Veronica Roth’s “Allegiant” and the YA Dystopia: The End of the World as We Know It

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By Megan Kirby cover_allegiant

Take the bus to Navy Pier on a dreary afternoon. Buy an overpriced ticket for the Ferris Wheel and ride alone to the top. Look out over the lake and imagine it drained and muddy, a stretch of grey marshland. Look back toward downtown and imagine the buildings cracked and broken.

This is the Chicago of Veronica Roth’s massively popular teen dystopian trilogy, “Divergent.” Roth grew up in the Chicago suburbs, and went to school at Northwestern University in Evanston. After orbiting the city her whole life, she set her series to the rattle of El cars in the shadow of the Willis Tower. At only twenty-five years old, Roth released the final installment to her trilogy: “Allegiant” went on sale October 22.

Combined sales for “Divergent” and “Insurgent,” the trilogy’s first two titles, passed a million last summer, and both books spent significant stretches on the New York Times Best Sellers list. A “Divergent” movie, filmed largely in Chicago, will be released March 21.  

Roth is one of the latest success stories capitalizing on an end-of-the-world trend—these days, grim, survivalist covers dominate the YA shelves. Most of these books follow similar setups. Some vague tragedy occurred in the past, war or sickness or famine, and survivors must build in the aftermath. Totalitarian governments rise up. Conformity and obedience are rewarded; rebellion is severely punished. Through this wreckage, a hero rises from the youngest generation. Adults are to blame for corruption and betrayals; past generations have failed. Salvation lies in youth.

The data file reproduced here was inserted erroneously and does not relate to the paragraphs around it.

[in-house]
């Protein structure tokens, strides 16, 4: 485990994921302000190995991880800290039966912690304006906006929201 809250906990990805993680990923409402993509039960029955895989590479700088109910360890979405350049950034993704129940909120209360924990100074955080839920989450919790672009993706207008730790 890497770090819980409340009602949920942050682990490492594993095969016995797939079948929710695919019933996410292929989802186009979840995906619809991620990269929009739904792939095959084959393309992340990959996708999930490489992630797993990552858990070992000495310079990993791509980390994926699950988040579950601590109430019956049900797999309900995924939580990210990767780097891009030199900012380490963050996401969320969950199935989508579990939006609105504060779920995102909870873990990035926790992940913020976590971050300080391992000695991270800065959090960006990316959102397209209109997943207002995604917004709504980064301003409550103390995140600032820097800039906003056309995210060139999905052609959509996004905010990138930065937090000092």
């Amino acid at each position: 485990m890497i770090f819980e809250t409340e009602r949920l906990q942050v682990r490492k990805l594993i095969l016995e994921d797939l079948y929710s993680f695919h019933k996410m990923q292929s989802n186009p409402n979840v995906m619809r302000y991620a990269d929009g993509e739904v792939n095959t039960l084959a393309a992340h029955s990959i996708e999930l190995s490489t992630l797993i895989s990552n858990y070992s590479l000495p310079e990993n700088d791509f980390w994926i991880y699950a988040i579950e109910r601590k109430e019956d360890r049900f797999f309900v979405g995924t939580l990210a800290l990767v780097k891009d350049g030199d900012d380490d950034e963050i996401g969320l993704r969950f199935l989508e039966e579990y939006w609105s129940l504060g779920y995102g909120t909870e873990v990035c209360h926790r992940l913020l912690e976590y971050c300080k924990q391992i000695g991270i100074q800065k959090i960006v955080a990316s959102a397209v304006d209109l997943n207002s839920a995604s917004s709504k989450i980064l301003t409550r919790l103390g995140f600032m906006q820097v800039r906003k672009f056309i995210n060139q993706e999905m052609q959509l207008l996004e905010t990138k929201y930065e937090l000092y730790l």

This formula has worked for a whole subset of YA publishing. “Hunger Games” has dominated the arena since its 2008 conception, but plenty of other titles thrive in the ruins of modern society. Scott Westerfeld kicked off his plastic-surgery-centered series, “Uglies,” in 2005. The first book in James Dashner’s “Maze Runner” series came out in 2009. Lois Lowry’s dystopian classic, “The Giver,” was released back in 1993—and Roth cites it as a major influence. (Perhaps inspired by the genre’s fresh marketability, a movie version of “The Giver” is slated for 2014 release.)

What makes today’s young readers so ready to embrace the end of the world? Is it a side effect of their own inheritance—warring political parties, rising debts, nuclear weapons and constant global pessimism—that makes these fictional accounts hit so close to home? Or is it what broken visions of the future allow—a world where teenagers are not only responsible and independent, but the heroes able to detect society’s cracks and save the day? (Plus, what teenager doesn’t want to hear that their skepticism is basically a superpower?)